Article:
It’s not an infrequent occurrence for dentists to see patients who have begun to develop brown spots on their teeth. If you’ve begun to see brown spots develop on your teeth, don’t waste time getting in to see your dentist. They can provide options to eliminate or prevent them through different treatment options or lifestyle changes. The color of these spots ranges from yellowish-brown to black-brown and comes in a variety of shapes and sizes. Some people develop brown lines, while others see them form in blotchy, irregular patches. We’re going to talk a little about what causes these brown spots, prevention, and how to treat them.
The Origin Of Brown Spot Fluorosis
One of the most common origins of brown spot fluorosis is our food and drink choices. Sources of tannic acid such as strong teas, coffee, or red wine can cause someone to develop these brown spots. When combined with poor dental hygiene, there’s a significant chance for these spots to become permanent. Other common sources of brown spot fluorosis include:
- Tobacco Use – Whether you smoke cigarettes or opt for chew, using tobacco opens the door to brown spot fluorosis. These substances contain minute particles that can slip into the microscopic pores on the teeth. Over time these stains can build and can be significantly harder to remove than other brown spot sources.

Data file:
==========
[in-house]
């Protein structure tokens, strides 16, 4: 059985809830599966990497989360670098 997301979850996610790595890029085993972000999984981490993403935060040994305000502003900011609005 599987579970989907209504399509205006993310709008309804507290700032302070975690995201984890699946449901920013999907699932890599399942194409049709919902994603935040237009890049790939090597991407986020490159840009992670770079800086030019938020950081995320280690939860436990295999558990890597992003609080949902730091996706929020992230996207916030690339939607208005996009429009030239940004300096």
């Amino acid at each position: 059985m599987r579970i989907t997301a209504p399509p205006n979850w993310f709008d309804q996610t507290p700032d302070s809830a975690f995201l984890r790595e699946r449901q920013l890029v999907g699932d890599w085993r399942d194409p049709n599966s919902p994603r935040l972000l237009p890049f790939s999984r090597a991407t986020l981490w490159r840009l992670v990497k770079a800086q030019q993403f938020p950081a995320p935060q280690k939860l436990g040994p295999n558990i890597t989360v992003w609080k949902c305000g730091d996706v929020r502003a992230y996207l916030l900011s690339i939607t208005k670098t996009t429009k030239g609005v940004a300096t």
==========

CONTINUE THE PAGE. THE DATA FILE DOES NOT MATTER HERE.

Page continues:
- Tartar – Food particles and saliva in the mouth that remain in the mouth can help bacteria form plaque. Plaque is a sticky film that is translucent and can harden over time into calculus, also known as tartar. At this stage, it requires professional help to remove it from your teeth.
- Tooth Decay – When food and sugar are eaten by Streptococcus Mutans,it creates acid as a byproduct. This acid then proceeds to attack the enamel of our teeth, weakening and ultimately thinning it. As it things our teeth can begin to allow more of the yellow from the underlying dentin to show through. Eventually, these will form into holes in the teeth.
- Aging – Our teeth naturally degrade throughout our lives from normal wear and tear. Over time this can result in large discolored patches forming on the teeth, often in the aforementioned yellow-brown color.
- Genetics – Genetics represents a common source of oral health concerns, including those that can lead to brown-spot fluorosis. Conditions such as weak tooth enamel, imperfect teeth, and issues with bone formation can all result from our genetic heritage. These conditions can also lead to brown-spot fluorosis.
This list represents the most common origins of brown spot fluorosis in dental patients.
How Your Dentist Might Treat The Condition
How your brown-spot fluorosis is treated will have a significant dependence on its source. Regular dental hygiene practices can help reverse many of the milder causes of this discoloration. In other cases, more direct intervention may be required. When staining is the primary concern, a dental whitening procedure might be able to provide effective relief. In more severe cases advanced dental care may be needed, and restorative dental efforts are needed. Speak to your dentist to determine what approach best suits your oral health.